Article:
Within these 1 or 2 paragraphs, these are 2 things you should do:
Demonstrate your unique proposition
There might be many candidates that have similar experiences and skillsets as you. Here’s the key question to ask yourself:
Among the many candidates that are vying for this job, what makes you stand out?
You have to show your unique proposition, something that other candidates cannot offer.
This can be in the form of some special projects managed, extensive experience in related industries, awards, and accolades, etc.
Explain your key skills and experiences
After differentiating yourself as a candidate, you will also need to explain your skills and experiences, and how they relate to the job vacancy.
After all, every employer is trying to hire someone to solve certain problems they face.
First, you will have to find out what kind of skills they are looking for. This can be based on the job details itself, or online research on platforms such as Glassdoor and LinkedIn.
You will then have to prove that you are the perfect candidate, well-versed in the skills they require.
It is time to end with a punch. The closing paragraph of your cover letter should do these few things:
Reiterate your interest in the company
First, show a reaffirmation to your interest in the company.
Prove that you are the ideal candidate for the company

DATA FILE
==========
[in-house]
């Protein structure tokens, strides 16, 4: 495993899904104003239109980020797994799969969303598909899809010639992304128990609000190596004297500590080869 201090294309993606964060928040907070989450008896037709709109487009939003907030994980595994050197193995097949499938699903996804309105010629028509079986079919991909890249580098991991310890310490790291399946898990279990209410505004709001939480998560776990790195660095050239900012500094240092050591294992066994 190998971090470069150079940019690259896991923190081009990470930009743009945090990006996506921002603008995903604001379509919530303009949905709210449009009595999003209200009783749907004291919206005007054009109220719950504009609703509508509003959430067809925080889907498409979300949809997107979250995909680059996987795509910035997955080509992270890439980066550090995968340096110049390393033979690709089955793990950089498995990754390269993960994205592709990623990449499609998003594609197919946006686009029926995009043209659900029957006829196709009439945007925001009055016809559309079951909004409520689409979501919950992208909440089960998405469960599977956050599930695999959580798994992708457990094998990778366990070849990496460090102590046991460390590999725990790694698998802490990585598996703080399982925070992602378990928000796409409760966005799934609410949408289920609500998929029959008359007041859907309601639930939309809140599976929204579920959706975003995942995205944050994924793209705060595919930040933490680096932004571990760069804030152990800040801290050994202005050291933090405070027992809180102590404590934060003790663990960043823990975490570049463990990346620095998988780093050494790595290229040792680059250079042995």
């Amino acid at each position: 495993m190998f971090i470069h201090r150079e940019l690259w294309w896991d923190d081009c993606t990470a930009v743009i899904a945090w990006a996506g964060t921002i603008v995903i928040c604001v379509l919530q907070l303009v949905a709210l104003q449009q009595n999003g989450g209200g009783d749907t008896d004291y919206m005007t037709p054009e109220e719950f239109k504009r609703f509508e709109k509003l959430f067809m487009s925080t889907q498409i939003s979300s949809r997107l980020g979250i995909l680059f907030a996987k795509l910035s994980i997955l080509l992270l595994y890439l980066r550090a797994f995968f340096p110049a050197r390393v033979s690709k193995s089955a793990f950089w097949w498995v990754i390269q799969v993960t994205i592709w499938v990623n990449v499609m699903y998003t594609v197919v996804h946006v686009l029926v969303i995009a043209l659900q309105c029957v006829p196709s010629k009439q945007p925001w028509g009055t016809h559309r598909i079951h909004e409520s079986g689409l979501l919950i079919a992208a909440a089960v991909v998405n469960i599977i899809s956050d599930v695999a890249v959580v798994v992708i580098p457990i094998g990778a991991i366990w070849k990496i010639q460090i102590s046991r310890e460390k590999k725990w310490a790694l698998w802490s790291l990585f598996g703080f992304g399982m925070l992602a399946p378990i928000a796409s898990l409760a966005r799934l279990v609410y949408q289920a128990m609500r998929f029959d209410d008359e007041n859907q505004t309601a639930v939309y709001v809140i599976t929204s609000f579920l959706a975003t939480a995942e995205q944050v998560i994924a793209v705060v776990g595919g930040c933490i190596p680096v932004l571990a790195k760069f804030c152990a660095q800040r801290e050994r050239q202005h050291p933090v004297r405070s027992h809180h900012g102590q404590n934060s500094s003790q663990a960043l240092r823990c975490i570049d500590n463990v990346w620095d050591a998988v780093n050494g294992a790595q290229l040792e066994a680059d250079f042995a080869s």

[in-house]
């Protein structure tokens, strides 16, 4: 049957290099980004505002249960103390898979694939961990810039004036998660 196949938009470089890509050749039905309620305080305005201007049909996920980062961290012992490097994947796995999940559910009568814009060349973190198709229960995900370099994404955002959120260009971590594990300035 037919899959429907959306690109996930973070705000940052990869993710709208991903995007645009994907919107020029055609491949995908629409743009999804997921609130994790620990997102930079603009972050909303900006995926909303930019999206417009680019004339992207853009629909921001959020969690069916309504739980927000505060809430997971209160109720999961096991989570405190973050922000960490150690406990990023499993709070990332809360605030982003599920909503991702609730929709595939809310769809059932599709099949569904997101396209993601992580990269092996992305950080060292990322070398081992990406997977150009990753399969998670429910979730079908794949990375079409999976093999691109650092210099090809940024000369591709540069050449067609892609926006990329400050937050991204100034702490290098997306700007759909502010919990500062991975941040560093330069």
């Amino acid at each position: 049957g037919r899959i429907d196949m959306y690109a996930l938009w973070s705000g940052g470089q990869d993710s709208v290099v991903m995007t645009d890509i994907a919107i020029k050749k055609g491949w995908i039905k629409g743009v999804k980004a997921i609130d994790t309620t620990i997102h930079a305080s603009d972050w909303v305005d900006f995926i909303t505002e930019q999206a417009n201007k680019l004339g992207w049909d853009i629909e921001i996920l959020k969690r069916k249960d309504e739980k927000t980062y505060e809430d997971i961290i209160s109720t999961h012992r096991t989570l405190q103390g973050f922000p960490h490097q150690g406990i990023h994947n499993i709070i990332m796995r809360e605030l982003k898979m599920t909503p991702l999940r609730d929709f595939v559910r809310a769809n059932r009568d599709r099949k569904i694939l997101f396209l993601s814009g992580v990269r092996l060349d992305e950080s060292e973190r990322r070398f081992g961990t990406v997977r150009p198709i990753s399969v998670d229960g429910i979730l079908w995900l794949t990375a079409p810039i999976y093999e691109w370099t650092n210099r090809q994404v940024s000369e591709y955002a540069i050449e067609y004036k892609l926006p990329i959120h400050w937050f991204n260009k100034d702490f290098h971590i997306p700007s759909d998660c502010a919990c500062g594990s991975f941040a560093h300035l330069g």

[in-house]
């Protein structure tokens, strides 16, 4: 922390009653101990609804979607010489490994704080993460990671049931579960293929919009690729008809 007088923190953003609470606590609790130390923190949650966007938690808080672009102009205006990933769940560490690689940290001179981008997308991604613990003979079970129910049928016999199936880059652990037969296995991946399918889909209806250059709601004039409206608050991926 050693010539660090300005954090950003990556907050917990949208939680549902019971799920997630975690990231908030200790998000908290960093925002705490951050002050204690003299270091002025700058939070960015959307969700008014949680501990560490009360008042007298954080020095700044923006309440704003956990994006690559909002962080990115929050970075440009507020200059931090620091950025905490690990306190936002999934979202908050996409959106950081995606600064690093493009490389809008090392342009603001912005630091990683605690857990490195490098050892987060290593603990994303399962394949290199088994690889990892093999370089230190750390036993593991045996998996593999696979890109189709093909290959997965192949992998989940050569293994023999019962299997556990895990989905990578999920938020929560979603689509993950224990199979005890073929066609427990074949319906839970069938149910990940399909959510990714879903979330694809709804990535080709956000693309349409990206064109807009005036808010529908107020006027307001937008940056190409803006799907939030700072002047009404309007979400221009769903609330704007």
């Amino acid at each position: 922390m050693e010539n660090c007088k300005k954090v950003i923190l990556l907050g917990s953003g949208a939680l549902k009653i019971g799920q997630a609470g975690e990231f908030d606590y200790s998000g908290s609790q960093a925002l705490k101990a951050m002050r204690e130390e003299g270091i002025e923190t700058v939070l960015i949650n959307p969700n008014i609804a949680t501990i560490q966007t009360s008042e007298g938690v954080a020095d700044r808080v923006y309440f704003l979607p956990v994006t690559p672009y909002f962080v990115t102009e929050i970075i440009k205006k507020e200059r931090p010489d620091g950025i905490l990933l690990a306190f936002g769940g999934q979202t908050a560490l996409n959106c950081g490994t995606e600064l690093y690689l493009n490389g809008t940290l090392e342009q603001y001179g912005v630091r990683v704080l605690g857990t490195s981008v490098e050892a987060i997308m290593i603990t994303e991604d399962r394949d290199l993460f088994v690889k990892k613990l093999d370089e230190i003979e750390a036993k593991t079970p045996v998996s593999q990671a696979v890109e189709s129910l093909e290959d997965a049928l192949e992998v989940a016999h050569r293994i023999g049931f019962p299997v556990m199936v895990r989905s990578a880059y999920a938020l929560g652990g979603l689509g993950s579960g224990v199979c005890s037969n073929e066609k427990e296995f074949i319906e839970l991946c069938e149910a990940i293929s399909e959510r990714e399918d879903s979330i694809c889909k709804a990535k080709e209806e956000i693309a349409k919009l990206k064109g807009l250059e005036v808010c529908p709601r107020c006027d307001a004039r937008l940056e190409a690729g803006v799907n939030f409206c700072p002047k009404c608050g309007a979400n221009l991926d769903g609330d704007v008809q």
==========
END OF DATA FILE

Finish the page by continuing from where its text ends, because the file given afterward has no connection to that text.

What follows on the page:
Next, reiterate your top skills and how they perfectly match the needs and requirements of their ideal candidate.
Show that you are the missing link that can contribute and fulfil all their requirements.
Provide contact details and invitation for an interview
Finally, urge the reader to invite you for further discussion.
Add a subtle call to action that will prompt the reader to consider you for the role, and to invite you to take the next step in the application (a job interview!)
Congratulations on making it this far! Think that you have mastered how to write a cover letter? Not so fast!
After writing your cover letter writing, keep the following tips in mind to further refine your cover letter.
When writing your cover letter, you might be focused on showing off all your skills and experiences to impress the reader.
While it is important to demonstrate them, relevance is key.
Emphasise on the attributes that show how you can contribute to the company, rather than simply about yourself
By putting the company before yourself, it shows the reader than you are committed to the company.
Avoid rambling and including irrelevant details.
The ideal length of a cover letter will be one page or less.
The key is to succinctly give the reader a good idea of who you are as a candidate, and why he/she should read your other application materials in more detail.
A final tip here is based on a common mistake that many people make.
Don't simply copy and paste things from your resume! What's the point of having two different materials if they present the same exact content?
In the cover letter, avoid simply listing your achievements. As you are given a chance to elaborate, make sure that you drive home the point to show how you are the candidate that best fulfils their requirements.
If you have followed the steps and taken note of the tips above, writing a cover letter should come much easier for you.
When you write your own cover letter, be sure to check against these questions in our bonus cover letter checklist.